How Zuckerberg’s Free Basics lost to net neutrality in India
On Monday afternoon, Mumbai-based entrepreneur Mahesh Murthy wrote on his Facebook Timeline — “On differential pricing and Facebook Free Basics or Airtel Zero....They’re all banned! We won!”business Updated: Feb 11, 2016 07:19 IST
On Monday afternoon, Mumbai-based techprenuer, Mahesh Murthy wrote on his Facebook Timeline, “On differential pricing and Facebook Free Basics or Airtel Zero....They’re all banned! We won!”
It was a message many among Murthy’s 24,000-odd followers were waiting to read. Just minutes before Murthy announced victory, Telecom Regulatory Authority of India (TRAI) had said that differential pricing for accessing content on the internet or what the opponents of it call the absence of Net Neutrality will be treated as illegal and attract a fine up to Rs 50 lakh if violated.
The last few months preceding TRAI’s Monday verdict, Murthy and a small group of like minded individuals had turned crusaders, hell bent on stopping Facebook Founder CEO Mark Zuckerberg’s unabashed and persistent move to bring Free Basics to India. For the $18 billion social media giant based in Silicon Valley, the stakes were too high -- enough to have reportedly spent Rs 200-300 crore on a media campaign in India in the last week of December 2015. With less than a fourth of Indians having access to the Internet, the scope to monetize content on the Net was the proverbial pot of gold Facebook found and quite likely still finds irresistible.
Murthy said a small group of ‘rag-tag’ professionals put their heads together and decided to give Facebook a fight. “It was the right thing to do. Personally I had no commercial axe to grind here. What Zuckerberg was trying to do was completely wrong. We were just a bunch of guys, some of us have not even met each other, but got organized on Slack and strategized our move,” Murthy told HT. Slack is a cloud-based teamwork application, quite popular among the technologically savvy professionals. This group had professionals with background in law, technology, media etc.
Watch | Decoding the TRAI ruling in favour of net neutrality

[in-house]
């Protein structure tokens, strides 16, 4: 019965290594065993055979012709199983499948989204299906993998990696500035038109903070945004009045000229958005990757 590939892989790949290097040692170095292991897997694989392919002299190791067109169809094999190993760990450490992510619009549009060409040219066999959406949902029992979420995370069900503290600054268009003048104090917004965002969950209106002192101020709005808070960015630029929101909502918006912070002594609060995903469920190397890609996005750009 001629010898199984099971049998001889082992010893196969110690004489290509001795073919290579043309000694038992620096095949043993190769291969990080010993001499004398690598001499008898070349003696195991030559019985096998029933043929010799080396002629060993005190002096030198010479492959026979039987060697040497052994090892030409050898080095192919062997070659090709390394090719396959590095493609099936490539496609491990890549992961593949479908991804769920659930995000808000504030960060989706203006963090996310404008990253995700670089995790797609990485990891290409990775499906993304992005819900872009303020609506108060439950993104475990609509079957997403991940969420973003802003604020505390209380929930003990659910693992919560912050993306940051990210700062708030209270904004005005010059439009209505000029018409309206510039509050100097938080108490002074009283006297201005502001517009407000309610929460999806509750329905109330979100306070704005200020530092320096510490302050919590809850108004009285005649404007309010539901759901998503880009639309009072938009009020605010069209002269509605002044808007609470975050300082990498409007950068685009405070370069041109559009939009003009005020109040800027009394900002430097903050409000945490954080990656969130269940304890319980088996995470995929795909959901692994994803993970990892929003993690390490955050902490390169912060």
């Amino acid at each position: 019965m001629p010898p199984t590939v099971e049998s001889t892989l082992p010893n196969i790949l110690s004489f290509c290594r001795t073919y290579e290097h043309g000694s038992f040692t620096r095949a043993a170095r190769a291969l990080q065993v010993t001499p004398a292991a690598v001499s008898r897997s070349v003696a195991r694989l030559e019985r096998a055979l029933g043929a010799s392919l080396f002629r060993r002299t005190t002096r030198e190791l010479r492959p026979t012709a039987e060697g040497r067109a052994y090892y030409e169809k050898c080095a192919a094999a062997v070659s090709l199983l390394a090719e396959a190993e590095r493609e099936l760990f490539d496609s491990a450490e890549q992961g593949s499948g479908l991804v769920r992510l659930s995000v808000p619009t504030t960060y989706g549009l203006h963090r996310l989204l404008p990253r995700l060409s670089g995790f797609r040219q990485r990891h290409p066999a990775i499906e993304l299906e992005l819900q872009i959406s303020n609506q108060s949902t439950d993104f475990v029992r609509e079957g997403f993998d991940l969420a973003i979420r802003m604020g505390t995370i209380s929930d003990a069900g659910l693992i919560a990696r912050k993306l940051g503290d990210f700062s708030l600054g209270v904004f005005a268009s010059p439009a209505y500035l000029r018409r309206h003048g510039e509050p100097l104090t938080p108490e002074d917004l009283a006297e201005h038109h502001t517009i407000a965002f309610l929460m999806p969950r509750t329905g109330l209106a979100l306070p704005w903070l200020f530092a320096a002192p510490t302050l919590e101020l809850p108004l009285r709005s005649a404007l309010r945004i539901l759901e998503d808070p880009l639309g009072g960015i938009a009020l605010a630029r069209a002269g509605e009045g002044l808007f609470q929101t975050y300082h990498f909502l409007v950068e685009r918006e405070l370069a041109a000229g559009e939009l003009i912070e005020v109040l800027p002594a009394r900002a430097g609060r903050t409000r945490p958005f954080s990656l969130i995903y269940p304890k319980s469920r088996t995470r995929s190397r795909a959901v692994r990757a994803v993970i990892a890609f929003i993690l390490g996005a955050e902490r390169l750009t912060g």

Kiran Jonnalagadda along with Nikhil Pahwa, Founder and Publisher of MediaNama created a parallel movement under Savetheinternet banner. Jonnalagadda, co-founder of HasGeek said for the year or so he had to take a break from work to defend Net Neutrality. “It was important, else it was going to affect our business in the long run anyway,” he said.
The road to victory did come with a price for Murthy as well. For starters, he says his good friend Kirthiga Reddy, managing director of Facebook in India slipped off his network. “Our children go to the same school in Mumbai. We live around the same area in Mumbai. But I think it will be ok,” he said hoping his friendship with Reddy will be restored when the storm over Free Basics subsides. Interestingly Murthy has three times more followers on Facebook than Reddy.
“In the midst of the campaign, my WhatsApp account was disconnected for lifetime. I was later told it happened inadvertently and restored.” WhatsApp is the messenger service provider Facebook had bought for $19 billion in 2014 and has over a billion users worldwide now. Murthy says he was also among five people in India whose views on Free Basics was collated regularly and sent to Facebook headquarters.
Zuckerberg and his team in Silicon Valley were listening, but were not willing to change their stance on Free Basics said Jonnalagadda. “They were only interested in knowing why we were opposing Free Basics, but did little to change it,” he adds.
Bengaluru-based Vaitheeswaran Kothandaraman, co-founder of Fabmall (acquired by Aditya Birla group and re-branded More), got involved when Free Basics was still Internet.org. “The great thing is we were not working together but for a common good. That was the most interesting part of it.”
Kothandaraman believes that Free Basics was a communications disaster right from the start. “Just because they could have the Prime Minister visit their headquarters (town hall meeting) does not mean that the people in India could be pushed around. In that sense what TRAI has done is truly impressive.” For many like Kothandaraman, Facebook’s media campaign proved to be the proverbial last straw on the camel’s back. “That got me personally annoyed. I even Tweeted ASCI (Advertising Standards Council of India) to ask Facebook to explain the media miscommunication they were pushing,” he said.
The campaign against Free Basics also found support from Vijay Shekhar Sharma, founder and chief executive of India’s largest digital wallet company Paytm and Nandan Nilekani, former Infosys CEO and first chairman of Unique Identification Authority of India (Aadhar). Sharma asked fellow Indians to either choose Free Basics and do a jihad for independent internet later or pick net neutrality while Nilekani called it a ‘walled garden’ that is against the spirit of openness on the internet.
For many like Jonnalagadda and Chennai-based Vijay Anand who runs The Startup Centre, the fight was not exactly against Free Basics, but differential pricing. “In a debate with the Cellular Operators Association of India, I asked if differential pricing is akin to ‘hafta’ that startups and developers have to pay the operators now.’
Most agree this is only battle won, not the war. Murthy believes Facebook will come back with the best lawyers to fight out their case. “Facebook has done a laudable job in India. I still recommend it to my clients. But with Free Basics they overstepped with a bad product and bad communication.”
On Monday Kothandaraman wrote on his Facebook with a dash of humor, “Let’s stay vigilant though. Old wine may return in new bottle branded #FreeBull.”